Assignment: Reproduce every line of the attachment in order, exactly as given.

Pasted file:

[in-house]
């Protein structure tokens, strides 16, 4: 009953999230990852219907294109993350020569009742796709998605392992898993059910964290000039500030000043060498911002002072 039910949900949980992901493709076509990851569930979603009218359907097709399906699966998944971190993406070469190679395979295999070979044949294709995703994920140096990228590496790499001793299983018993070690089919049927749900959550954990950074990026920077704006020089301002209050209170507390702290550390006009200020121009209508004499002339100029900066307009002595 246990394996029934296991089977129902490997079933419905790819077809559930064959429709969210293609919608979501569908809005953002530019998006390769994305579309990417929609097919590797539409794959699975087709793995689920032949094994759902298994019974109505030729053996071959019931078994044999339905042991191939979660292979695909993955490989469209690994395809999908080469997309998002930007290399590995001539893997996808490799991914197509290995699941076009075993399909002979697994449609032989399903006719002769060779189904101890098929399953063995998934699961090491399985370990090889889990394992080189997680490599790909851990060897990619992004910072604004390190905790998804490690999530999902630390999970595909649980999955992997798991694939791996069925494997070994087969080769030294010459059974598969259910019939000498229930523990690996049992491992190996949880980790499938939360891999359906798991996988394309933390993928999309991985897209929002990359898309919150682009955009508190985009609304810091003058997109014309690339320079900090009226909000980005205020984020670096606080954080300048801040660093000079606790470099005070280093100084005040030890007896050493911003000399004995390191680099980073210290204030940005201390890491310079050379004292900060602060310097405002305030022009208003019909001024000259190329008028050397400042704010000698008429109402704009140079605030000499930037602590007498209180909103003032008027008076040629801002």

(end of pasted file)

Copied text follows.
[in-house]
């Protein structure tokens, strides 16, 4: 009953999230990852219907294109993350020569009742796709998605392992898993059910964290000039500030000043060498911002002072 039910949900949980992901493709076509990851569930979603009218359907097709399906699966998944971190993406070469190679395979295999070979044949294709995703994920140096990228590496790499001793299983018993070690089919049927749900959550954990950074990026920077704006020089301002209050209170507390702290550390006009200020121009209508004499002339100029900066307009002595 246990394996029934296991089977129902490997079933419905790819077809559930064959429709969210293609919608979501569908809005953002530019998006390769994305579309990417929609097919590797539409794959699975087709793995689920032949094994759902298994019974109505030729053996071959019931078994044999339905042991191939979660292979695909993955490989469209690994395809999908080469997309998002930007290399590995001539893997996808490799991914197509290995699941076009075993399909002979697994449609032989399903006719002769060779189904101890098929399953063995998934699961090491399985370990090889889990394992080189997680490599790909851990060897990619992004910072604004390190905790998804490690999530999902630390999970595909649980999955992997798991694939791996069925494997070994087969080769030294010459059974598969259910019939000498229930523990690996049992491992190996949880980790499938939360891999359906798991996988394309933390993928999309991985897209929002990359898309919150682009955009508190985009609304810091003058997109014309690339320079900090009226909000980005205020984020670096606080954080300048801040660093000079606790470099005070280093100084005040030890007896050493911003000399004995390191680099980073210290204030940005201390890491310079050379004292900060602060310097405002305030022009208003019909001024000259190329008028050397400042704010000698008429109402704009140079605030000499930037602590007498209180909103003032008027008076040629801002």